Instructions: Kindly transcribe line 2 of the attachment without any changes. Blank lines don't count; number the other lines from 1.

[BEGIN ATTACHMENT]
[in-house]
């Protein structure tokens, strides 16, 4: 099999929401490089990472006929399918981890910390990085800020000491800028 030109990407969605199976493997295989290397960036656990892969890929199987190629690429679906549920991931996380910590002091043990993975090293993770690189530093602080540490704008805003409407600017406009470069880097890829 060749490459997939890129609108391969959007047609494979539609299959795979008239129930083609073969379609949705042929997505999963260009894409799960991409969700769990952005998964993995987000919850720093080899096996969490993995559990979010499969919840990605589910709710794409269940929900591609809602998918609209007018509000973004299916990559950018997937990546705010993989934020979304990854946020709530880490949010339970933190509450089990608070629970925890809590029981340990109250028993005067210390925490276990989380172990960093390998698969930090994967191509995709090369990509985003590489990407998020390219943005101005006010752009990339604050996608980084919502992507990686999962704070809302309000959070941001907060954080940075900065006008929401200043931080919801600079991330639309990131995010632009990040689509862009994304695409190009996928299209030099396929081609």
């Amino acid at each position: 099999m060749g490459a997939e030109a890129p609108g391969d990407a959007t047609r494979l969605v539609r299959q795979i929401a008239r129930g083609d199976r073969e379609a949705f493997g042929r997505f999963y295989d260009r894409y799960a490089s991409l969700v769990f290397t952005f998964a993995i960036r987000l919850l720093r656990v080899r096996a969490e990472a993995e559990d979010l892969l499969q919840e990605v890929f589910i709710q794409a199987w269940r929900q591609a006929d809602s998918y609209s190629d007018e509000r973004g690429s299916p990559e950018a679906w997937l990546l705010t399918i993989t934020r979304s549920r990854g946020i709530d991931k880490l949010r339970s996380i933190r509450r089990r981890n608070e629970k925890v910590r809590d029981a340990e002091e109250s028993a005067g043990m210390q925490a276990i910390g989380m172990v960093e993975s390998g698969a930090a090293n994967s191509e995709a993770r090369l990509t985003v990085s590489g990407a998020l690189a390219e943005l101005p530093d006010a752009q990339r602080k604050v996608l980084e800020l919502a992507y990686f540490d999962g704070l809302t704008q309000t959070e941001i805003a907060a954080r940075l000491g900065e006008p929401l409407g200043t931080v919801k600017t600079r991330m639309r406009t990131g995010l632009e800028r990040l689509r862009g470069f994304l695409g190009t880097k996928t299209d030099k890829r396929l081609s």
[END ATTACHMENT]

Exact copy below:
């Protein structure tokens, strides 16, 4: 099999929401490089990472006929399918981890910390990085800020000491800028 030109990407969605199976493997295989290397960036656990892969890929199987190629690429679906549920991931996380910590002091043990993975090293993770690189530093602080540490704008805003409407600017406009470069880097890829 060749490459997939890129609108391969959007047609494979539609299959795979008239129930083609073969379609949705042929997505999963260009894409799960991409969700769990952005998964993995987000919850720093080899096996969490993995559990979010499969919840990605589910709710794409269940929900591609809602998918609209007018509000973004299916990559950018997937990546705010993989934020979304990854946020709530880490949010339970933190509450089990608070629970925890809590029981340990109250028993005067210390925490276990989380172990960093390998698969930090994967191509995709090369990509985003590489990407998020390219943005101005006010752009990339604050996608980084919502992507990686999962704070809302309000959070941001907060954080940075900065006008929401200043931080919801600079991330639309990131995010632009990040689509862009994304695409190009996928299209030099396929081609």